Yanga National Park Project FAQs

Located on the traditional land of the Mutthi Mutthi, Nari Nari and Wadi Wadi People, Yanga National Park is in the Lower Murrumbidgee floodplain and is one of the state’s newest parks but has a long and significant history. The park is approximately 35,000 hectares in size and is located alongside Redbank Weir and the township of Balranald on the Lower Murrumbidgee River floodplain.

What does the Yanga National Park Project involve?

The project proposes upgrading and constructing water infrastructure assets to allow water to be allocated more efficiently. These measures may include engineering works to provide increased benefits to ecological communities.

The project will operate in conjunction with other Sustainable Diversion Limit (SDL) works under the Murray-Darling Basin Plan, including the Murray Valley National Park project (Millewa project) and the already completed neighbouring Gayini (previously known as Nimmie Caira) project.

What is Environmental Water?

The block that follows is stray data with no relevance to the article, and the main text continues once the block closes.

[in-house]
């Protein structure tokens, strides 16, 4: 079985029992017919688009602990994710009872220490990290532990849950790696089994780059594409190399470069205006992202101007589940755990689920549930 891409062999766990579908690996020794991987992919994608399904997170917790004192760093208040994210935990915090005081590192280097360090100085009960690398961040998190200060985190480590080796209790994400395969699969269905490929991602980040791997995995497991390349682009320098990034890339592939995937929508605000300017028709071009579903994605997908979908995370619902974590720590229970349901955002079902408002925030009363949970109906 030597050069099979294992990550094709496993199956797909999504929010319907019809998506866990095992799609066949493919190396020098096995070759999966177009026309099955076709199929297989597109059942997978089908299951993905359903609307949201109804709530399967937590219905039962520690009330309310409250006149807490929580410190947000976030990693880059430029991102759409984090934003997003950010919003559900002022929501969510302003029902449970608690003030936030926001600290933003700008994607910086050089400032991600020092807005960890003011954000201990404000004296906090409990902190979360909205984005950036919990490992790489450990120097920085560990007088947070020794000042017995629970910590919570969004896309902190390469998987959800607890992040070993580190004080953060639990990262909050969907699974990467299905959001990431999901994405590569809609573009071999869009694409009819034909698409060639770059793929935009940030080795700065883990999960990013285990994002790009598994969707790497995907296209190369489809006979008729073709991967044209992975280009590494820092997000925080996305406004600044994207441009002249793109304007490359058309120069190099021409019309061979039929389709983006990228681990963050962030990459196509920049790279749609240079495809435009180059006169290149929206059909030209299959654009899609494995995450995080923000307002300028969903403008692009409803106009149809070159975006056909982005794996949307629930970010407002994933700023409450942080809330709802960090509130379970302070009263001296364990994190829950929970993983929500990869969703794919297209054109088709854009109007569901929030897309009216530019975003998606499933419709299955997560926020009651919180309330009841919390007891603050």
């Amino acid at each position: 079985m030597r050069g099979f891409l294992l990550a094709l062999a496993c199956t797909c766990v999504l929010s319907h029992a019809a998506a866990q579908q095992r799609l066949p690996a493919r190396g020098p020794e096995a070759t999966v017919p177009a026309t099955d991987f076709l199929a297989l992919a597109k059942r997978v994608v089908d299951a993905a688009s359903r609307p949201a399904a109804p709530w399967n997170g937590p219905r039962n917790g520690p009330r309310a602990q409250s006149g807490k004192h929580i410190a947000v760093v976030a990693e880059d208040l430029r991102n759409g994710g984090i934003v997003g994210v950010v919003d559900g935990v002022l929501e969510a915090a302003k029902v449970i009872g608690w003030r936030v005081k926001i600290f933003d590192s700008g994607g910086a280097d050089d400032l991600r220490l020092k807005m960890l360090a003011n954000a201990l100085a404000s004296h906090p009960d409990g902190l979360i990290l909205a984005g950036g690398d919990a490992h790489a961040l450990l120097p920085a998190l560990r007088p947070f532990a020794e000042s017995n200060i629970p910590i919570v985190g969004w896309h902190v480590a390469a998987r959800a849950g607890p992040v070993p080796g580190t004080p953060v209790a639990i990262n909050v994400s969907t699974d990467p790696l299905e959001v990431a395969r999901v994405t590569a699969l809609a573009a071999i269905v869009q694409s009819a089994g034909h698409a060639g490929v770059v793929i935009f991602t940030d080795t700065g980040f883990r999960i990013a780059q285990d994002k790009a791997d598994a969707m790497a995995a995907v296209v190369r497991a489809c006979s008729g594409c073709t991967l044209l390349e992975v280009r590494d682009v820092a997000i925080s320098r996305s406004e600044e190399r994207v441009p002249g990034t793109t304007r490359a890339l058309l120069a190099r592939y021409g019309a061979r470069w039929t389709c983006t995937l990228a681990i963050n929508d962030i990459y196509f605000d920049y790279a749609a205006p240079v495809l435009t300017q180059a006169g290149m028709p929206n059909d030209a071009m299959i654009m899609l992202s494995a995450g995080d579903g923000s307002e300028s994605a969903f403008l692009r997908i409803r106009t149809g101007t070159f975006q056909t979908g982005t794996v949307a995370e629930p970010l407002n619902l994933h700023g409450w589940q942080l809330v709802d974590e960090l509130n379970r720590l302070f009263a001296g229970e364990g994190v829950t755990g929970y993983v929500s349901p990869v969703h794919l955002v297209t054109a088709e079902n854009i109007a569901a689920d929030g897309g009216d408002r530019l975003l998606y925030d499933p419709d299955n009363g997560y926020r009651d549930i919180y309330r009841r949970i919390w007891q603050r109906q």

Environmental water is water that is allocated and managed specifically to maintain and improve the health of rivers, wetlands and floodplains.

What are the ecological outcomes and benefits?

The project will see a targeted movement of water to keep waterways, floodplains and wetlands healthy. When the waterways and surrounding wetlands are healthy, they support a range of ecological outcomes and contribute to the social well-being of communities using them for recreational purposes.

Who owns the infrastructure?

Existing infrastructure in Yanga National Park is the property of the NSW National Parks and Wildlife Service (NPWS). The two regulators on the Murrumbidgee River providing flows into Yanga National Park, referred to as 1AS and 1ES regulators, will remain an asset of WaterNSW. Ownership of any new infrastructure on park is still to be negotiated between the Department of Planning, Industry and Environment’s Water Infrastructure NSW and NPWS.